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The Gendering of Language: A Comparison of Gender Equality in Countries with Gendered, Natural Gender, and Genderless Languages

Abstract

Feminists have long argued that sexist language can have real world consequences for gender relations and the relative status of men and women, and recent research suggests that grammatical gender can shape how people interpret the world around them along gender lines (Boroditsky 2009). Although others have theorized about the connection between grammatical gender in language and societal gender equality (Stahlberg et al. 2007), the current work tests this link empirically by examining differences in gender equality between countries with gendered, natural gender, and genderless language systems. Of the 111 countries investigated, our findings suggest that countries where gendered languages are spoken evidence less gender equality compared to countries with other grammatical gender systems. Furthermore, countries where natural gender languages are spoken demonstrate greater gender equality, which may be due to the ease of creating gender symmetric revisions to instances of sexist language.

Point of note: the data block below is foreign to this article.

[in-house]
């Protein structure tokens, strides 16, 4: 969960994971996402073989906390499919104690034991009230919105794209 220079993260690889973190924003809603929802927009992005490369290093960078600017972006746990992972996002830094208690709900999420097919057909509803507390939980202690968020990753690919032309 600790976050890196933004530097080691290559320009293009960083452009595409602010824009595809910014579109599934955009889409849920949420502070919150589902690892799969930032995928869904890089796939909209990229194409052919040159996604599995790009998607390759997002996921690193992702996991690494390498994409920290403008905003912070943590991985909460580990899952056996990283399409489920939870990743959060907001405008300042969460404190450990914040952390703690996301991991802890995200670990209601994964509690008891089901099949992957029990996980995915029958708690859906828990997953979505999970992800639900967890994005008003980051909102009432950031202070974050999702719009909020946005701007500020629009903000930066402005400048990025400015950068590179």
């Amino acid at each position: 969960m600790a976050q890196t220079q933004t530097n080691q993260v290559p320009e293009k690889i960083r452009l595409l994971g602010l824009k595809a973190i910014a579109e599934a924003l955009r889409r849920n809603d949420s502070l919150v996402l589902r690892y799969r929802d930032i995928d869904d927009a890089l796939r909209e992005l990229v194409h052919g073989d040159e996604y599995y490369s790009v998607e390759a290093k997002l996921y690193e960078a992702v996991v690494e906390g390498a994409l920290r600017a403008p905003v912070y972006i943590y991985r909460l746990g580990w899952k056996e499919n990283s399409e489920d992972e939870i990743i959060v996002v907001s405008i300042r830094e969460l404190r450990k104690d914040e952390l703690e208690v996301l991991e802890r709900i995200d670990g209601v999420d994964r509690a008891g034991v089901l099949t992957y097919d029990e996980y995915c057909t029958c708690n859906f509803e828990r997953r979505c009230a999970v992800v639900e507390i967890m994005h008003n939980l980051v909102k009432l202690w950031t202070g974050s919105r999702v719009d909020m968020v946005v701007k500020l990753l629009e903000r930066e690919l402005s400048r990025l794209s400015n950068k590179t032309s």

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Correspondence to Jennifer L. Prewitt-Freilino.

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Prewitt-Freilino, J.L., Caswell, T.A. & Laakso, E.K. The Gendering of Language: A Comparison of Gender Equality in Countries with Gendered, Natural Gender, and Genderless Languages. Sex Roles 66, 268–281 (2012). https://doi.org/10.1007/s11199-011-0083-5

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Keywords

  • Grammatical gender
  • Gender equality
  • Gendering Language